try to imagine what might have motivated you to give something like ImageNet a try. Perhaps you approached it in the same spirit that you might have, in another age, agreed to visit the fortune teller at a carnival. Now, what exactly is it that you expect? Or what do you tacitly hope for? Do you hope that the tool validates your sense of identity? That it, in other words, confirms to you that you are just who you think you are? If so, what does this reveal about how we experience our own self? Why would we crave independent verification of the reality about which we alone would seem to be in a position to know best? Do you hope that your result is absurdly off the mark? Would this be a relief, dispelling the fear that we could be so readily legible to a machine, that who we are was so uncomplicated a reality that a computer program could easily discern its essence? Or do you hope that it reveals something about you to yourself, something that has escaped your notice, something that will solve for you the mystery of just who exactly you are? If so, why is that? Are we bored with ourselves? Are we sure that something of consequences is missing and altogether baffled by the thought of finding it?
A computational process is indeed much like a sorcerer's idea of a spirit. It cannot be seen or touched. It is not composed of matter at all. However, it is very real. It can perform intellectual work. It can answer questions. It can affect the world by disbursing money at a bank or by controlling a robot arm in a factory. The programs we use to conjure processes are like a sorcerer's spells. They are carefully composed from symbolic expressions in arcane and esoteric programming languages that prescribe the tasks we want our processes to perform.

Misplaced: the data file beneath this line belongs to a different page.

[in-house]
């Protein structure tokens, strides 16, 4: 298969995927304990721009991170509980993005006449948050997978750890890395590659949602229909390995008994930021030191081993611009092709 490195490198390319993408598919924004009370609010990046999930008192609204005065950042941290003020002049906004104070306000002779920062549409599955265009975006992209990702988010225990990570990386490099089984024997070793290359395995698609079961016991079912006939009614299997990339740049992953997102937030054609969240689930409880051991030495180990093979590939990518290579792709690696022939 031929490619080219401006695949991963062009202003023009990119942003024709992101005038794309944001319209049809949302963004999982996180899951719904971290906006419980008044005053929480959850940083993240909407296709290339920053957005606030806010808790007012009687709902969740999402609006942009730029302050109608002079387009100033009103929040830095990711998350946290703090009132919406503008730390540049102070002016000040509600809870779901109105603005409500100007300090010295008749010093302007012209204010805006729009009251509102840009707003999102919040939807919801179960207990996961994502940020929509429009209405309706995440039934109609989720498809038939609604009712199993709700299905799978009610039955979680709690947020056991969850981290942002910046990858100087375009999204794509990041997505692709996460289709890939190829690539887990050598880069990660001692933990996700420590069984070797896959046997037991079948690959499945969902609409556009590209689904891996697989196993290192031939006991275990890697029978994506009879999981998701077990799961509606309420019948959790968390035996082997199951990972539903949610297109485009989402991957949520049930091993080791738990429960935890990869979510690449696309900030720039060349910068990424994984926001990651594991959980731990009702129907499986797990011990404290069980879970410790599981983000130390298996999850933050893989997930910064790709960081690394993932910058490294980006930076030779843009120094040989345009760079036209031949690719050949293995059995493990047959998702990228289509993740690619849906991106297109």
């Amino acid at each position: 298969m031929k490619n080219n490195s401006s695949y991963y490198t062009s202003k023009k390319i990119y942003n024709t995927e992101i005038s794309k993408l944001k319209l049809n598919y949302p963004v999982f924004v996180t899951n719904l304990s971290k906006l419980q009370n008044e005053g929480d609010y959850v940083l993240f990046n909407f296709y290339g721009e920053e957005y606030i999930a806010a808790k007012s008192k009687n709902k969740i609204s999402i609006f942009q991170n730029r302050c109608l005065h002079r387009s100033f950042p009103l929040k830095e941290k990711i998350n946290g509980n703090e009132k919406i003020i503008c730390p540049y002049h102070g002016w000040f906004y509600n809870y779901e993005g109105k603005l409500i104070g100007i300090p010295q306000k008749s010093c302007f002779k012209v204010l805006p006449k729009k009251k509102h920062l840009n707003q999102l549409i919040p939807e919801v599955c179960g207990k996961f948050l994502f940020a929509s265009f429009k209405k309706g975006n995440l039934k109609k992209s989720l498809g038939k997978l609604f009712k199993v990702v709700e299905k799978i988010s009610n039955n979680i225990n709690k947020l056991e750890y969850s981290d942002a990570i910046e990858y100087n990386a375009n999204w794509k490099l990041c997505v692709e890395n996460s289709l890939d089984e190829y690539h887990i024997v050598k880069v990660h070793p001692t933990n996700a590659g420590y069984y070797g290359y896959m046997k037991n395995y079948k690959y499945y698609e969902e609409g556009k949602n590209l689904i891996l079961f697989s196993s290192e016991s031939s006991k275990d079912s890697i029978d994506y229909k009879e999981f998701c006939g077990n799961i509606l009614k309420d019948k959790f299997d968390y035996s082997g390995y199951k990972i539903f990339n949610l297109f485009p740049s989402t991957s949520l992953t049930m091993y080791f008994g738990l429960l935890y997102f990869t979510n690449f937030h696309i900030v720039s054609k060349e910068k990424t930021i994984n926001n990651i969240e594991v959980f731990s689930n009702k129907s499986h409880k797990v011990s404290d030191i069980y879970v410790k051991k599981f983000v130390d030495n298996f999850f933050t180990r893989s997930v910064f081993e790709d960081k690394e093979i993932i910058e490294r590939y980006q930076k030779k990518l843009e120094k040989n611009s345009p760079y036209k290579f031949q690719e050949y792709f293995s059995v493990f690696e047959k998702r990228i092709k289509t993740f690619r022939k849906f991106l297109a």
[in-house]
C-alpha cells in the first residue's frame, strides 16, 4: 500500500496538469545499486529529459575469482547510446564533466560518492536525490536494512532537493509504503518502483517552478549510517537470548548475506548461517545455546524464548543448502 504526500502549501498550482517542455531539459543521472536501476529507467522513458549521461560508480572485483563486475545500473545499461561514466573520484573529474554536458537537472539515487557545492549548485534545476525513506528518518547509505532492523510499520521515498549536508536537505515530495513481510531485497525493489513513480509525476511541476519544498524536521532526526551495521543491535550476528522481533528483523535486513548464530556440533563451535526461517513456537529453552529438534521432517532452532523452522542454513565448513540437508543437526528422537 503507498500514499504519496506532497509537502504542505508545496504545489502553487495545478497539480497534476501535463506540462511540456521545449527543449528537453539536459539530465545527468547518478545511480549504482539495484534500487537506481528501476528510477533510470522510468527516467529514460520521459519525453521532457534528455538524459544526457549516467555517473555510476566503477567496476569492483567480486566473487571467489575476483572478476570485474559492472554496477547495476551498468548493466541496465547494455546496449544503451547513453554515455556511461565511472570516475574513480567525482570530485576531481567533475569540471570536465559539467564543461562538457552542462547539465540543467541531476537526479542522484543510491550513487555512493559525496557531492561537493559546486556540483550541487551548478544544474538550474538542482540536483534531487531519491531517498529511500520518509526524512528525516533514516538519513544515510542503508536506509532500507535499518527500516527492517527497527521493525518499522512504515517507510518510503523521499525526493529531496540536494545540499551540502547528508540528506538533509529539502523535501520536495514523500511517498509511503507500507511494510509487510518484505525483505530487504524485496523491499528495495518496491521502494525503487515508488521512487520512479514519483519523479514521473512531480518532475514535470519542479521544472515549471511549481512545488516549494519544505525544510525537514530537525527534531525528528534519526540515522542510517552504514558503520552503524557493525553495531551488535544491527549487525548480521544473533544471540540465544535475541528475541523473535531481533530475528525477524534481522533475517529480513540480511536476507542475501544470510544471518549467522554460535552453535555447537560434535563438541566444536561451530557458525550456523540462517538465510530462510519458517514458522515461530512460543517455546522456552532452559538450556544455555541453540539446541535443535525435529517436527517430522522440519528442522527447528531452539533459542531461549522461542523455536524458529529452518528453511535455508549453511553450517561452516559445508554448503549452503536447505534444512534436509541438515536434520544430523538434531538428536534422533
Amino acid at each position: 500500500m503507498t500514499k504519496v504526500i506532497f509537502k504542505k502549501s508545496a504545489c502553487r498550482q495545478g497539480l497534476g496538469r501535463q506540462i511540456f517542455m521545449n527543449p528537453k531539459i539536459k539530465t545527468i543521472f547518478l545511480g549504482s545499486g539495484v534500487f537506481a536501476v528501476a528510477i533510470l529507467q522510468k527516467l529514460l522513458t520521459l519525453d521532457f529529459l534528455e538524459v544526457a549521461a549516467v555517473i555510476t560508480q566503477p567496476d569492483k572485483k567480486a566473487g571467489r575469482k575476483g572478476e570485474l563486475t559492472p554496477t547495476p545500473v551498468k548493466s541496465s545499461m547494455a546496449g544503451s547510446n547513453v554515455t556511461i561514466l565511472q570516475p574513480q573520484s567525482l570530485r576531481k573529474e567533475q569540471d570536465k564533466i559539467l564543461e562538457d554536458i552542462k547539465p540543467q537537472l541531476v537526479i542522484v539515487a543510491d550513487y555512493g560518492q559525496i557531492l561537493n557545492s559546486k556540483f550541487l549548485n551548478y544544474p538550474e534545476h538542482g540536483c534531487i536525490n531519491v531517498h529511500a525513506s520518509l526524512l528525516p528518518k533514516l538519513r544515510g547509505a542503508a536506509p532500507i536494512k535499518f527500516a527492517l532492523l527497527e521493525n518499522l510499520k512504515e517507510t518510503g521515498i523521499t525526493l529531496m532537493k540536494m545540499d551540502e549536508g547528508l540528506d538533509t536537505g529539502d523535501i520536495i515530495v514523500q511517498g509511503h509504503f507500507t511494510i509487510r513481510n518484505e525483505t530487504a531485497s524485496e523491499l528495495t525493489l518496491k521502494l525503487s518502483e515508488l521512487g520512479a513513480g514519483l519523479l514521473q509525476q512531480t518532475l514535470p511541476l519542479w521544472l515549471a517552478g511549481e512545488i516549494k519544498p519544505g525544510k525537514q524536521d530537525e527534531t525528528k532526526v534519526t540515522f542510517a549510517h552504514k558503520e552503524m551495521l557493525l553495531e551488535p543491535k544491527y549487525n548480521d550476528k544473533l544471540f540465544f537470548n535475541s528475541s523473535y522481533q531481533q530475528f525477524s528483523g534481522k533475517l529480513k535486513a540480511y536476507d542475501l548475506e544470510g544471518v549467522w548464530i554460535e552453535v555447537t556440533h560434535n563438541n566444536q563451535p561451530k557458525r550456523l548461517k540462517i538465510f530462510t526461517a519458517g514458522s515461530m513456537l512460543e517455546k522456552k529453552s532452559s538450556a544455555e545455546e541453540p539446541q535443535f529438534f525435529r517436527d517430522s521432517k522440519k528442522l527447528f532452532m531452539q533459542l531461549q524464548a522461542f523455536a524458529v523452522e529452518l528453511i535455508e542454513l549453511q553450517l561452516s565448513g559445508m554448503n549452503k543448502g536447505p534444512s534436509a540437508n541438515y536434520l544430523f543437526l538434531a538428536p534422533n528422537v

Technology tends to become mythic. I use this word in the sense in which it was used by the French literary critic, Roland Barthes. He used the word "myth" to refer to a common tendency to think of our technological creations as if they were God-given, as if they were a part of the natural order of things. I have on occasion asked my students if they know when the alphabet was invented. The question astonishes them. It is as if I asked them when clouds and trees were invented. The alphabet, they believe, was not something that was invented. It just is. It is this way with many products of human culture but with none more consistently than technology. Cars, planes, TV, movies, newspapers--they have achieved mythic status because they are perceived as gifts of nature, not as artifacts produced in a specific political and historical context.